Asking where emotional intelligence (EQ) skills are imperative to formal curricula is not a question which is solely relevant to autism. It is an attempted bring together multiple ideas I have been studying in the last couple of years since receiving an ASD diagnosis at the age of 51.
First, I must stress that I am not attempting to invalidate the autistic identity in any way. I have returned to the question several times: “Am I really autistic, or could this other stuff account for why I was diagnosed?”
My answer is that I believe I am autistic, with sensory processing issues and a sense of true kinship with fellow autistics being two primary reasons I believe the diagnosis fits. However, later discoveries regarding family of origin, attachment disorder, and emotional neglect have undoubtedly muddied the waters.
Incentive to Search
Even among my autistic peers, I tended to be misunderstood more than most. Where I considered myself to be direct and focused, others would still take issue with my approach even though I’d found my neurotribe. I was demoralized to note that I had fewer interpersonal ‘soft’ skills than most other late-diagnosed autistic women.
While researching C-PTSD alongside autism, my continued feedback regarding lack of diplomacy led me to query other factors that could contribute to my interpersonal and intra-personal difficulties. A few examples include:
The more I researched, the more I found overlapping areas of difficulty which are recognized in both autism and numerous other disorders/conditions.
Many who were raised in dysfunctional families, where malicious behavior and mental illness is prevalent, are unaware that they were damaged from emotional neglect in childhood. Pre-verbal and pre-natal memories are stored in the unconscious where they are capable of causing significant disruption in later life.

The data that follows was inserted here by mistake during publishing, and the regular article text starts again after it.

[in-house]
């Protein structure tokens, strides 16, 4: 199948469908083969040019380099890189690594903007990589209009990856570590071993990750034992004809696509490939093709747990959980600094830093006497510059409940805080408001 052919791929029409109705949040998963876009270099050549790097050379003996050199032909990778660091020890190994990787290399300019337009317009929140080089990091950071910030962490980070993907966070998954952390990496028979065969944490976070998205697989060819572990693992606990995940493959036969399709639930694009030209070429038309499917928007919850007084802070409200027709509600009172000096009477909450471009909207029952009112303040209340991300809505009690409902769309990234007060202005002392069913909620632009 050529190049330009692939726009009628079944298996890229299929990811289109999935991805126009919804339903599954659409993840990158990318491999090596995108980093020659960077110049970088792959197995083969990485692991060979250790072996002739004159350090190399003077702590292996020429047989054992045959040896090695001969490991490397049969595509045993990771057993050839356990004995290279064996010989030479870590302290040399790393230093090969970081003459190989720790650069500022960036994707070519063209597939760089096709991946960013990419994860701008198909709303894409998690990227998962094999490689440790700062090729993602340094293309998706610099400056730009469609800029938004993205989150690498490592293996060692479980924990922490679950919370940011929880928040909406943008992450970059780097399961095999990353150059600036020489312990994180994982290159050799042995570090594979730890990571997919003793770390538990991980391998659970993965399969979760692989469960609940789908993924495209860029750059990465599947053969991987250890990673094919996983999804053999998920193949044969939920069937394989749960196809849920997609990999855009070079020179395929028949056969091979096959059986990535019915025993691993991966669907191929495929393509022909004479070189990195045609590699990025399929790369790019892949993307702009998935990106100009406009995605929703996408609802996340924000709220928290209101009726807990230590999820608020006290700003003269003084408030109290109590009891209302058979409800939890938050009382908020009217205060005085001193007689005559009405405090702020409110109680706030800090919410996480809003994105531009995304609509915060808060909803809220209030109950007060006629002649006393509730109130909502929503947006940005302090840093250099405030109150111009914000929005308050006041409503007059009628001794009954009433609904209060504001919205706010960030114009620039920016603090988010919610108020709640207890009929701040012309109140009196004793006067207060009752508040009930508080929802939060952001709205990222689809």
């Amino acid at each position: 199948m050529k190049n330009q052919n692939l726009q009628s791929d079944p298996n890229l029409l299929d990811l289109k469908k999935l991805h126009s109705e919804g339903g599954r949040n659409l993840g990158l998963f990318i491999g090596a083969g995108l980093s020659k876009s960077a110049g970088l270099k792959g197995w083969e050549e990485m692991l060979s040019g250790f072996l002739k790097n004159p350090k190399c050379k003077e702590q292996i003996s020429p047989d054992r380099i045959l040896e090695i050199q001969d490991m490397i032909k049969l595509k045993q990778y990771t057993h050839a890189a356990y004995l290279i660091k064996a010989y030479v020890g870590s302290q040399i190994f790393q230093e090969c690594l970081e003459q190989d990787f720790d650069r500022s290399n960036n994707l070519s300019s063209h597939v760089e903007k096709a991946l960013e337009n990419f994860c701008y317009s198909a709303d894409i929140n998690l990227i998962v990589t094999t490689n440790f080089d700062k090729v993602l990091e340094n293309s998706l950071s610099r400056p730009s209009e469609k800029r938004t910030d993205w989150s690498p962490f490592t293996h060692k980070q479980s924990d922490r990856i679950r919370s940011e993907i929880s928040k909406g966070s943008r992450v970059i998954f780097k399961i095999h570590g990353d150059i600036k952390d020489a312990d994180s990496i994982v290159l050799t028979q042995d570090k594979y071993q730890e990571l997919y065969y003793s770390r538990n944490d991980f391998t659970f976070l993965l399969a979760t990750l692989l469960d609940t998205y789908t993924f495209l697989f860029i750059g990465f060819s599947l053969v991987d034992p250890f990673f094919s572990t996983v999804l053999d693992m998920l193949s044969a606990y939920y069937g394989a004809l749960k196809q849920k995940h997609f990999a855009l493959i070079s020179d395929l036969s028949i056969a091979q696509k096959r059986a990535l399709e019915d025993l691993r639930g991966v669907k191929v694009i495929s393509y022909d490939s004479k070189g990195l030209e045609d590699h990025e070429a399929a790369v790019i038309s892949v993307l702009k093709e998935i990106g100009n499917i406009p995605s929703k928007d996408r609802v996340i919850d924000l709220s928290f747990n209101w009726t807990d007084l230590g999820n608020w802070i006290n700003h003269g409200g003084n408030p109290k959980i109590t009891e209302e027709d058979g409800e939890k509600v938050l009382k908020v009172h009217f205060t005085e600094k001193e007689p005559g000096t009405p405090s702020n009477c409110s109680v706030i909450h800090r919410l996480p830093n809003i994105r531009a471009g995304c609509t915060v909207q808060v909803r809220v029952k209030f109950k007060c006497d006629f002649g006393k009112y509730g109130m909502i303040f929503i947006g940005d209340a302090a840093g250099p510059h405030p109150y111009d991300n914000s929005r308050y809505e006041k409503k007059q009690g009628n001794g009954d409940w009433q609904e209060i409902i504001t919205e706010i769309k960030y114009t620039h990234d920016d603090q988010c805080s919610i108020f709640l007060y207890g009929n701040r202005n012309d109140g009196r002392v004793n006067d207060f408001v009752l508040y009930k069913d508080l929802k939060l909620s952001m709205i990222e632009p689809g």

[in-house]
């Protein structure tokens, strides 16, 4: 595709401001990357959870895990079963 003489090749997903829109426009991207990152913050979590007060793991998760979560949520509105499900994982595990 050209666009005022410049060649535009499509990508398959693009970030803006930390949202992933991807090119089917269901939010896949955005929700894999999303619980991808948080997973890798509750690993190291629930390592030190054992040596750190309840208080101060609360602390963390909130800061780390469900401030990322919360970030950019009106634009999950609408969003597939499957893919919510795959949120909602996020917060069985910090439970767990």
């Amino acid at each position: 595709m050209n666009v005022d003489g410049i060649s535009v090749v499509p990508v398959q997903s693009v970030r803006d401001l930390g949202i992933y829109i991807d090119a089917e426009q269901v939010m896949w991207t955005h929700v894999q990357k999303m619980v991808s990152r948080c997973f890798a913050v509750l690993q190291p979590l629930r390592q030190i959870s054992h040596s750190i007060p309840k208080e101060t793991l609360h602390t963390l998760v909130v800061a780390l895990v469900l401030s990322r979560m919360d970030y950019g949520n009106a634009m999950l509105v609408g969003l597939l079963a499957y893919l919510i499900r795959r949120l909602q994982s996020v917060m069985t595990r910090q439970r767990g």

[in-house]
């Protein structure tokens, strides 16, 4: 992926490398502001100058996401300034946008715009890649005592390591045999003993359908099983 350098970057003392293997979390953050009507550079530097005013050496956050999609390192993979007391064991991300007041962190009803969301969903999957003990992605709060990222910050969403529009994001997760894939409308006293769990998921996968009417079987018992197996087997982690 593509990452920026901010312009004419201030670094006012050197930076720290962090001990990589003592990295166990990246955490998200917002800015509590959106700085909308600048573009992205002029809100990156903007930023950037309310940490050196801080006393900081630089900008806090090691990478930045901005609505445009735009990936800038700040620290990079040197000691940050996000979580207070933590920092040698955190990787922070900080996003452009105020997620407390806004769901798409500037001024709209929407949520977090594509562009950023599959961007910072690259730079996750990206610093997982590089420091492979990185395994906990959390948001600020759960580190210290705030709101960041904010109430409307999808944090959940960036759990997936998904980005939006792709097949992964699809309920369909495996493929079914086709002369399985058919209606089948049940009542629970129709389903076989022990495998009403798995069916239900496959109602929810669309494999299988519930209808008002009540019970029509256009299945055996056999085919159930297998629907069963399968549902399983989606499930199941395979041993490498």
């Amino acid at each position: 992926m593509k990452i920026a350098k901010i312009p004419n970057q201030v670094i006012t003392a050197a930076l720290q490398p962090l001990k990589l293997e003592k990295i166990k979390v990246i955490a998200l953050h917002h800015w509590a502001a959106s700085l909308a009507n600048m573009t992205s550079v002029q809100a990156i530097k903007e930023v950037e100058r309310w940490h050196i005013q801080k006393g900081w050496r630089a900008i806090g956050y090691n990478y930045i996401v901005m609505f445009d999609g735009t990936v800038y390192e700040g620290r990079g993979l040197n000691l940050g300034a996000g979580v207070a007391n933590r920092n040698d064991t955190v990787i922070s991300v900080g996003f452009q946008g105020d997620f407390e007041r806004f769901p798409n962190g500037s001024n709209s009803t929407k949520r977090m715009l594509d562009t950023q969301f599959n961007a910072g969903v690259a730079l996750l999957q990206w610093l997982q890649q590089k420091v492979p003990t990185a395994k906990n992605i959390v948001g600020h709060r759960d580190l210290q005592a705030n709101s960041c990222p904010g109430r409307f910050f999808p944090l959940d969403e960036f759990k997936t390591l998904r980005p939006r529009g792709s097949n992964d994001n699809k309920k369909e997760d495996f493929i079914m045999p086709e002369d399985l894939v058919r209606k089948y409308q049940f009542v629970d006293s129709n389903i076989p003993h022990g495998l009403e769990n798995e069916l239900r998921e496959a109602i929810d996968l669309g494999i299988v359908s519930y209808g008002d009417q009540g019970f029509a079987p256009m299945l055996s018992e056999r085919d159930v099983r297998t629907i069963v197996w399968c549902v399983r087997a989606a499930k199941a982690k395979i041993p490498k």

In addition, later conscious memories can be repressed to the unconscious if they are too uncomfortable to process. A significant absence of memory from childhood can indicate that the brain has compensated in this way. For 50 years, I had no idea that my childhood had been anything other than normal.
I did not discover the truth about my family of origin until a few months after discovering I was autistic. Therapy in relation to the autism diagnosis helped me to explore my absence of childhood memory, and gradually revealed to me the true nature of my mother. It was a lot to absorb in a few very short months!
EQ and Personal Growth
Having researched C-PTSD, somatic trauma, personality and attachment disorders, I moved into the area of emotional intelligence (EI/EQ). Wow! What a difference it made to my perception (or should I say misperception) of myself! This was when the learning journey really took off, and I caught a glimpse of the me who had been showing up in the world.
I started to recognize why I was prone to alienating others. Looking at my challenges through the autistic lens, I had accepted known autistic characteristics to explain my way of being. I had always felt completely authentic, but lacked the knowledge, insight, or impetus to try to go deeper and access the unconscious. All of my intelligence was cognitive. Emotionally, I was a child– but I had never been able to see it.